7. Yes, all dairy affects me the same way, even a couple of small squares dark chocolate, or a blob of cream in coffee, yogurts – full fat and reduced fat, and definitely all cheeses. The more I have, the worse it is, and the longer it takes to go away. No other symptoms are obvious, except that in the last few years I tend to get sinus infections with a cold, and also my energy levels are not greatly increased after cutting out a lot of carbs – but I guess, low energy is caused by many things….

    1. Hmmm. There’s some troubleshoot tests we could go over if you like to better establish what your dairy issues come from and find out exactly what you need to avoid and — this is the potential payback — what you can have to nourish your body and avoid symptoms. This would be something we could do over a couple half hour phone consultations, if you want to pursue this. In June I’ll be establishing this kind of service, so stay tuned!

  8. Hi Dr Cate,

    Every time I consume dairy I get mucous in my throat, almost immediately, and it bothers me for about 30mins and then goes. In Australia, we can’t get raw dairy, so I can’t swap to see if it would be any better. I absolutely love eating dairy, but I’m wondering if this reaction to it is a sign that more damage is being done to my body in the long run, as I might be able to put up with the mucousy throat if that is all it is. Also, I’ve recently gone low-carb too, trying to be Paleo.

  9. Hi Dr. Cate,
    I LOVE your book! But now I’m even more confused about dairy because I’ve read most of the Paleo books and Paleo blogs/podcasts out there. My main concern is acne. I have a new, unopened bottle of Lifeway’s Organic Whole Milk Kefir, and am now unsure if I should start drinking it because it may cause future breakouts. Can you explain more about the connection between dairy (kefir) and insulin spikes (which I think is linked to acne)?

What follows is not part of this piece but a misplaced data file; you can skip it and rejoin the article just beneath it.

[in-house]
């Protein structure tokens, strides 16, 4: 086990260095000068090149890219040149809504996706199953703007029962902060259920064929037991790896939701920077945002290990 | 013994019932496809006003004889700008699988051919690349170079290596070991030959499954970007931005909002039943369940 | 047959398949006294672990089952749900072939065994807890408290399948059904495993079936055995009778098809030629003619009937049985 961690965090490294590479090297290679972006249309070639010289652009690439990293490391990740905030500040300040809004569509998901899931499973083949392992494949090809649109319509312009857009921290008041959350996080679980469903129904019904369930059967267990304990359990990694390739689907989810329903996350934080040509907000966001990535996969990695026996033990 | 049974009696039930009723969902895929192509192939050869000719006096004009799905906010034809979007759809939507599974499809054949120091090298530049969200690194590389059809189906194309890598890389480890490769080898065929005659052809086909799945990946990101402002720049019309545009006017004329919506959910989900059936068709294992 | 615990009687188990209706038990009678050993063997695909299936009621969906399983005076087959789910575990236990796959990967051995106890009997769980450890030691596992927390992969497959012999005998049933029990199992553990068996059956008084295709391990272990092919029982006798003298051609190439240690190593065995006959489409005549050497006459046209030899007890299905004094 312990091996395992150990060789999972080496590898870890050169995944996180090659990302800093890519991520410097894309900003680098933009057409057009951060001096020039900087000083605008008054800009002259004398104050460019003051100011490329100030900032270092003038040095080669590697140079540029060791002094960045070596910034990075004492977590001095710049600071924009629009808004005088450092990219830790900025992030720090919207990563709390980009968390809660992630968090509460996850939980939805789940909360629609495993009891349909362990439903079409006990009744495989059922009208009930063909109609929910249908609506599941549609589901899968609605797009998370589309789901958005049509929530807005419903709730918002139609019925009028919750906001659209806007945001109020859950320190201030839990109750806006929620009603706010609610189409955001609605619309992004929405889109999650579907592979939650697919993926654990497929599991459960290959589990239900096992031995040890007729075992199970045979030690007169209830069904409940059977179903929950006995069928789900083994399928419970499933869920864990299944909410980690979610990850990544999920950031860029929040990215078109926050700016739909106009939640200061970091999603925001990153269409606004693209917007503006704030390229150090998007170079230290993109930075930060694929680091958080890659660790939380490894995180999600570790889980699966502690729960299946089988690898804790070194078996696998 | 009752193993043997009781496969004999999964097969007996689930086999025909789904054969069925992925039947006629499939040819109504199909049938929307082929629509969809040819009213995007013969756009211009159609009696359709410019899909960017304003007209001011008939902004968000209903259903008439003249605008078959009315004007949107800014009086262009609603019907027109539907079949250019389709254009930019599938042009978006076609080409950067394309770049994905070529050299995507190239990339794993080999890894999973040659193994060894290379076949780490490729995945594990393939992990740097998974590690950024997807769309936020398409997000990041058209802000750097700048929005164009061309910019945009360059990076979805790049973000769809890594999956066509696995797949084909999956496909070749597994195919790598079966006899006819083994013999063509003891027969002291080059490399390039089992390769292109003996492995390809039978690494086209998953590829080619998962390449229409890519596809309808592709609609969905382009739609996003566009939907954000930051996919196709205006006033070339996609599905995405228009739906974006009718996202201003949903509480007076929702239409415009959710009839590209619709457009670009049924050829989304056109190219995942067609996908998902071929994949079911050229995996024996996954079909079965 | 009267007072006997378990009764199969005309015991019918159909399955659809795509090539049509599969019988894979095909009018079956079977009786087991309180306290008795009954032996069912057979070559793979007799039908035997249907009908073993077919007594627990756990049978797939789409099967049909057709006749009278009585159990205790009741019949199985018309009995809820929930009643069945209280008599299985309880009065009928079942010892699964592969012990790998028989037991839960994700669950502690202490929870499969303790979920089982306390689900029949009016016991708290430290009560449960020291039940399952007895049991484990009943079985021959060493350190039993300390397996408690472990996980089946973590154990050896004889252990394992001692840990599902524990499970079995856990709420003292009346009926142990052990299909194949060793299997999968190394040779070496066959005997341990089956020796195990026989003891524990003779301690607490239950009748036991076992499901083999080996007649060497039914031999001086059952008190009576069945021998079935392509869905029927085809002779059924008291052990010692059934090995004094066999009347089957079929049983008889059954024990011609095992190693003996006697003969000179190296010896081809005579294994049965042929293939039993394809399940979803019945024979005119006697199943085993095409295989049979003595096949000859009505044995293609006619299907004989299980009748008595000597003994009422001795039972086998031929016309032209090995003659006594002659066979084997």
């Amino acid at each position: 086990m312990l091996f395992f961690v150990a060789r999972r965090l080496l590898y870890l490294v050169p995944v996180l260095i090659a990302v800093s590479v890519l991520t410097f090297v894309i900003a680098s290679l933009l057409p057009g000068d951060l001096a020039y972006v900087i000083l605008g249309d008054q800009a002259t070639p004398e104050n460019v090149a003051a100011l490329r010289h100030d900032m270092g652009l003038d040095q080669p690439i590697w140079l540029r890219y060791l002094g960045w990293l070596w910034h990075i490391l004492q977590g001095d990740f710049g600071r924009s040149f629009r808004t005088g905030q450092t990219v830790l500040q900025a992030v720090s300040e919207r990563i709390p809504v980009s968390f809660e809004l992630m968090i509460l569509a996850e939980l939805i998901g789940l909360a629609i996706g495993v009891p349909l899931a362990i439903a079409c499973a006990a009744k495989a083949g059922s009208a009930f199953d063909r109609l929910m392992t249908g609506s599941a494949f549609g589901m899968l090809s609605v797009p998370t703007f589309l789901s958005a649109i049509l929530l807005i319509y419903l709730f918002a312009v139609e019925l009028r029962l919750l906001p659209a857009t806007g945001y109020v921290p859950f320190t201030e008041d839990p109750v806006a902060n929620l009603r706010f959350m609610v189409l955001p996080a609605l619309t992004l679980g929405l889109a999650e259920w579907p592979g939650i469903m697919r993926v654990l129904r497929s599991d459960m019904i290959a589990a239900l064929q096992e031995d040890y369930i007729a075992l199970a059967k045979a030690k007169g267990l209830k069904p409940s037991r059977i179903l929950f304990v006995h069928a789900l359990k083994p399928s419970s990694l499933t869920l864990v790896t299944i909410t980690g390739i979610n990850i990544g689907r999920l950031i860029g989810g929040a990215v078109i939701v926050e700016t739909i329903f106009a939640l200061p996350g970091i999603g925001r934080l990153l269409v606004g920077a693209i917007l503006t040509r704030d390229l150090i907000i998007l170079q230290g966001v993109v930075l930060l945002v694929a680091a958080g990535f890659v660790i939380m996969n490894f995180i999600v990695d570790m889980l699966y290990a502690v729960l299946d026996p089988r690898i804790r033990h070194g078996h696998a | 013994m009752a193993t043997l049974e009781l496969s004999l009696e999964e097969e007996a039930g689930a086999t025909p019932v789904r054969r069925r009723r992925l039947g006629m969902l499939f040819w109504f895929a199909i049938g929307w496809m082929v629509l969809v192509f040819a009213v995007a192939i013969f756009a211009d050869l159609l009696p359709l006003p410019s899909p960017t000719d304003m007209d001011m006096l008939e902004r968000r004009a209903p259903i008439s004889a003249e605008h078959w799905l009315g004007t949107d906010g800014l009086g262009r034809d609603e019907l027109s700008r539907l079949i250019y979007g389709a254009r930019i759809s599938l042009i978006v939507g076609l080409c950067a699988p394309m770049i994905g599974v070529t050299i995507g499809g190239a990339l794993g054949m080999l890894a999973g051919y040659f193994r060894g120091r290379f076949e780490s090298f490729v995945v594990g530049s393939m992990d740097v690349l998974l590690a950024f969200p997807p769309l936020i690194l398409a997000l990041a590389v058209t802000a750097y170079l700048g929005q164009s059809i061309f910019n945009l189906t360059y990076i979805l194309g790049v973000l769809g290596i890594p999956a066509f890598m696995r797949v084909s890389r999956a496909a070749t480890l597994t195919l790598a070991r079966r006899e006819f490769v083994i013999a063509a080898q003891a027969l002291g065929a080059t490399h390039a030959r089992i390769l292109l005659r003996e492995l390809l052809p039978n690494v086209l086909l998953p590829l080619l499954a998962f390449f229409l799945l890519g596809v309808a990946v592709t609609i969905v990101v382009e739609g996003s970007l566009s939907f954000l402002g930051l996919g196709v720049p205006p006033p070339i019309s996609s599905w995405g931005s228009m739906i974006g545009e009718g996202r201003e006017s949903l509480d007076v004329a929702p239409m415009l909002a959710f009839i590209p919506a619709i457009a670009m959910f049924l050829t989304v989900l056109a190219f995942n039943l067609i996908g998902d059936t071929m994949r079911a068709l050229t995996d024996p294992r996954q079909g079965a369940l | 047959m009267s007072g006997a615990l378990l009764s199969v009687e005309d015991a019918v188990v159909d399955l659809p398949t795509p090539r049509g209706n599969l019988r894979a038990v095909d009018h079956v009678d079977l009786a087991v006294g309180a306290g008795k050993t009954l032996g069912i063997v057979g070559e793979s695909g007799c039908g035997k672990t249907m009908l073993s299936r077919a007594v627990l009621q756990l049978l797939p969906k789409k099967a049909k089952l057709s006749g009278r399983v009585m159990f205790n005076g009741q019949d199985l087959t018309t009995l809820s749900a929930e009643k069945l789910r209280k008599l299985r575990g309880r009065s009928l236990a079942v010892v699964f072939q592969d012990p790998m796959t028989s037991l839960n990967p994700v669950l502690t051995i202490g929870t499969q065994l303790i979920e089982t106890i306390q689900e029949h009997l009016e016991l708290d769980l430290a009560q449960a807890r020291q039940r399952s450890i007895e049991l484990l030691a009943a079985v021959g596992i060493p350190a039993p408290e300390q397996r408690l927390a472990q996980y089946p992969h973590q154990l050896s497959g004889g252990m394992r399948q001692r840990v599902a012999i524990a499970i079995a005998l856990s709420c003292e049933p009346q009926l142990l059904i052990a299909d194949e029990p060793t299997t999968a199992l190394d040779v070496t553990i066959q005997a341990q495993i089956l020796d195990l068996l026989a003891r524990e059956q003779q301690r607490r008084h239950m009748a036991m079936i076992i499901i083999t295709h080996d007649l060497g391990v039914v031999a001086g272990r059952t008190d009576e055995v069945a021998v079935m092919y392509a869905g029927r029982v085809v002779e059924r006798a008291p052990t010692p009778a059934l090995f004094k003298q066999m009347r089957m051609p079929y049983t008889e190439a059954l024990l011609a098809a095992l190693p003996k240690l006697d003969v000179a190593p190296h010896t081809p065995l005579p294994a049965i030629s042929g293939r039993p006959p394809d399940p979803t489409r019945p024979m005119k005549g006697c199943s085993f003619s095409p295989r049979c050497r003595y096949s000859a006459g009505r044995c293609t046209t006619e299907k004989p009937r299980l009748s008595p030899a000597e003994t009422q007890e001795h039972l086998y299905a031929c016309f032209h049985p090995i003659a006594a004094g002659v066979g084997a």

1. Much is written. Not all of it should be.
      I have never found the arguments for a supposed dairy induced insulin spike compelling. Some people are sensitive to the mixture of growth and sex hormones in milk and develop a specific type of acne, called cystic acne, which clears on stopping the dairy.

  10. Can drinking raw milk when you are lactose intolerant cause long term damages to your digestion system or are the symptoms just temporary and have no long term impact?

    1. Gassing and bloating is due to bacterial fermentation of excess sugar (lactose). No tissue damage and totally temporary.

  11. What about the lectin? Cordein talks about the harm of lectin in dairy. What are your thoughts about that?
    Is lectin a part of all dairy products?

    1. It is my understanding that lectins are detected in numerous, perhaps all, multicellular organism and some bacteria, and I’m quite sure we’ll never tease out exactly what all of them do but generally they function to assist with cell adhesion and determination of self-nonself. I suspect whatever biological activity they have for the organism that made them is largely deactivated by digestive acids and enzymes of animals that ingest them.